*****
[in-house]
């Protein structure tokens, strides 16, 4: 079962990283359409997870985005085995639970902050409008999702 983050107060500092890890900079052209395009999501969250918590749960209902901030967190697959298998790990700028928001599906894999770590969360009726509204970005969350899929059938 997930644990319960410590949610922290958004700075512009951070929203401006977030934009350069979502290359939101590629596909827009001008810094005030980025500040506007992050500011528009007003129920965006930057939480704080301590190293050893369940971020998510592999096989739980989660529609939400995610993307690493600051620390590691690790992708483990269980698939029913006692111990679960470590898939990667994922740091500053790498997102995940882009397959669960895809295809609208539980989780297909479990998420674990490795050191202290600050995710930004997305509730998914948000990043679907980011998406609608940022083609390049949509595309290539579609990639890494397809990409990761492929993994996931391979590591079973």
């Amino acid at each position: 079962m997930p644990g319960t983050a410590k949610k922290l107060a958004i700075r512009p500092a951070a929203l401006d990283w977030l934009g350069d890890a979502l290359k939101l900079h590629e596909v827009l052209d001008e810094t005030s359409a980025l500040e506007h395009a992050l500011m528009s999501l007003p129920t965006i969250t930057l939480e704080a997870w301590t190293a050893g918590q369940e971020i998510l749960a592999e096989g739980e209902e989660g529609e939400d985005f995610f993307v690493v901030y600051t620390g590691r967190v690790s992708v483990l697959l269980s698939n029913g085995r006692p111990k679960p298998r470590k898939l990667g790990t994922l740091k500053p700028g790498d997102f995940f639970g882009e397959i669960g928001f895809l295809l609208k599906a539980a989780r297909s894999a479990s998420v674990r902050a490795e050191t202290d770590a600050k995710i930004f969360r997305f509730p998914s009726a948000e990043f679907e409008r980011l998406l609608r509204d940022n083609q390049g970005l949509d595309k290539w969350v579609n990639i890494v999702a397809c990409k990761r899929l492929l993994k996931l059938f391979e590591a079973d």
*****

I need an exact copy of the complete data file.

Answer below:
[in-house]
């Protein structure tokens, strides 16, 4: 079962990283359409997870985005085995639970902050409008999702 983050107060500092890890900079052209395009999501969250918590749960209902901030967190697959298998790990700028928001599906894999770590969360009726509204970005969350899929059938 997930644990319960410590949610922290958004700075512009951070929203401006977030934009350069979502290359939101590629596909827009001008810094005030980025500040506007992050500011528009007003129920965006930057939480704080301590190293050893369940971020998510592999096989739980989660529609939400995610993307690493600051620390590691690790992708483990269980698939029913006692111990679960470590898939990667994922740091500053790498997102995940882009397959669960895809295809609208539980989780297909479990998420674990490795050191202290600050995710930004997305509730998914948000990043679907980011998406609608940022083609390049949509595309290539579609990639890494397809990409990761492929993994996931391979590591079973």
């Amino acid at each position: 079962m997930p644990g319960t983050a410590k949610k922290l107060a958004i700075r512009p500092a951070a929203l401006d990283w977030l934009g350069d890890a979502l290359k939101l900079h590629e596909v827009l052209d001008e810094t005030s359409a980025l500040e506007h395009a992050l500011m528009s999501l007003p129920t965006i969250t930057l939480e704080a997870w301590t190293a050893g918590q369940e971020i998510l749960a592999e096989g739980e209902e989660g529609e939400d985005f995610f993307v690493v901030y600051t620390g590691r967190v690790s992708v483990l697959l269980s698939n029913g085995r006692p111990k679960p298998r470590k898939l990667g790990t994922l740091k500053p700028g790498d997102f995940f639970g882009e397959i669960g928001f895809l295809l609208k599906a539980a989780r297909s894999a479990s998420v674990r902050a490795e050191t202290d770590a600050k995710i930004f969360r997305f509730p998914s009726a948000e990043f679907e409008r980011l998406l609608r509204d940022n083609q390049g970005l949509d595309k290539w969350v579609n990639i890494v999702a397809c990409k990761r899929l492929l993994k996931l059938f391979e590591a079973d």